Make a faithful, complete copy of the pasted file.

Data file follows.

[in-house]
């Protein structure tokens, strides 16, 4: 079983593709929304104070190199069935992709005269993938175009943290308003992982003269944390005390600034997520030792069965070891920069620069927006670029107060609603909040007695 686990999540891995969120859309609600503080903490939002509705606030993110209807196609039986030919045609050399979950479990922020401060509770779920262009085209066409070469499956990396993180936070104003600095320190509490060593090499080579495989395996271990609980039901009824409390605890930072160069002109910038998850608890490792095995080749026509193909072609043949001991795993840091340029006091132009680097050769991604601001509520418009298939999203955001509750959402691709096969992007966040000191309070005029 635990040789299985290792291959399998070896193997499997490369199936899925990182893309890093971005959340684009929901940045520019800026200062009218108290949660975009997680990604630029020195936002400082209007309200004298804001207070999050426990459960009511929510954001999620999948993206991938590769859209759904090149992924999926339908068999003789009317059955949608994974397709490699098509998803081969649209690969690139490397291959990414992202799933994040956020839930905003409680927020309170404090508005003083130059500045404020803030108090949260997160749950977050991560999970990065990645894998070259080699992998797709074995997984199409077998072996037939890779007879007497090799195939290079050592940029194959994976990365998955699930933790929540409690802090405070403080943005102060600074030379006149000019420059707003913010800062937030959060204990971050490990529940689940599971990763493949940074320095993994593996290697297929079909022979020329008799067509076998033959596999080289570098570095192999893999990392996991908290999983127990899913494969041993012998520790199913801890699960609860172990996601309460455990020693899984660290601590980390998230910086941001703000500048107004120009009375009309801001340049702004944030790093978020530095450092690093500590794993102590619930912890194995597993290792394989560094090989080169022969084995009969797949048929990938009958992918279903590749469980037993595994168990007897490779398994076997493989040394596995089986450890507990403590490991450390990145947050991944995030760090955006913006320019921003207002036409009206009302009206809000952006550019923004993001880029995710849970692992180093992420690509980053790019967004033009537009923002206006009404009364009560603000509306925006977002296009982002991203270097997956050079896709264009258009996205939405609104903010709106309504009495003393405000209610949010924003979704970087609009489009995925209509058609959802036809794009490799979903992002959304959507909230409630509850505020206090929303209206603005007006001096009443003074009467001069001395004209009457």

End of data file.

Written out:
[in-house]
């Protein structure tokens, strides 16, 4: 079983593709929304104070190199069935992709005269993938175009943290308003992982003269944390005390600034997520030792069965070891920069620069927006670029107060609603909040007695 686990999540891995969120859309609600503080903490939002509705606030993110209807196609039986030919045609050399979950479990922020401060509770779920262009085209066409070469499956990396993180936070104003600095320190509490060593090499080579495989395996271990609980039901009824409390605890930072160069002109910038998850608890490792095995080749026509193909072609043949001991795993840091340029006091132009680097050769991604601001509520418009298939999203955001509750959402691709096969992007966040000191309070005029 635990040789299985290792291959399998070896193997499997490369199936899925990182893309890093971005959340684009929901940045520019800026200062009218108290949660975009997680990604630029020195936002400082209007309200004298804001207070999050426990459960009511929510954001999620999948993206991938590769859209759904090149992924999926339908068999003789009317059955949608994974397709490699098509998803081969649209690969690139490397291959990414992202799933994040956020839930905003409680927020309170404090508005003083130059500045404020803030108090949260997160749950977050991560999970990065990645894998070259080699992998797709074995997984199409077998072996037939890779007879007497090799195939290079050592940029194959994976990365998955699930933790929540409690802090405070403080943005102060600074030379006149000019420059707003913010800062937030959060204990971050490990529940689940599971990763493949940074320095993994593996290697297929079909022979020329008799067509076998033959596999080289570098570095192999893999990392996991908290999983127990899913494969041993012998520790199913801890699960609860172990996601309460455990020693899984660290601590980390998230910086941001703000500048107004120009009375009309801001340049702004944030790093978020530095450092690093500590794993102590619930912890194995597993290792394989560094090989080169022969084995009969797949048929990938009958992918279903590749469980037993595994168990007897490779398994076997493989040394596995089986450890507990403590490991450390990145947050991944995030760090955006913006320019921003207002036409009206009302009206809000952006550019923004993001880029995710849970692992180093992420690509980053790019967004033009537009923002206006009404009364009560603000509306925006977002296009982002991203270097997956050079896709264009258009996205939405609104903010709106309504009495003393405000209610949010924003979704970087609009489009995925209509058609959802036809794009490799979903992002959304959507909230409630509850505020206090929303209206603005007006001096009443003074009467001069001395004209009457």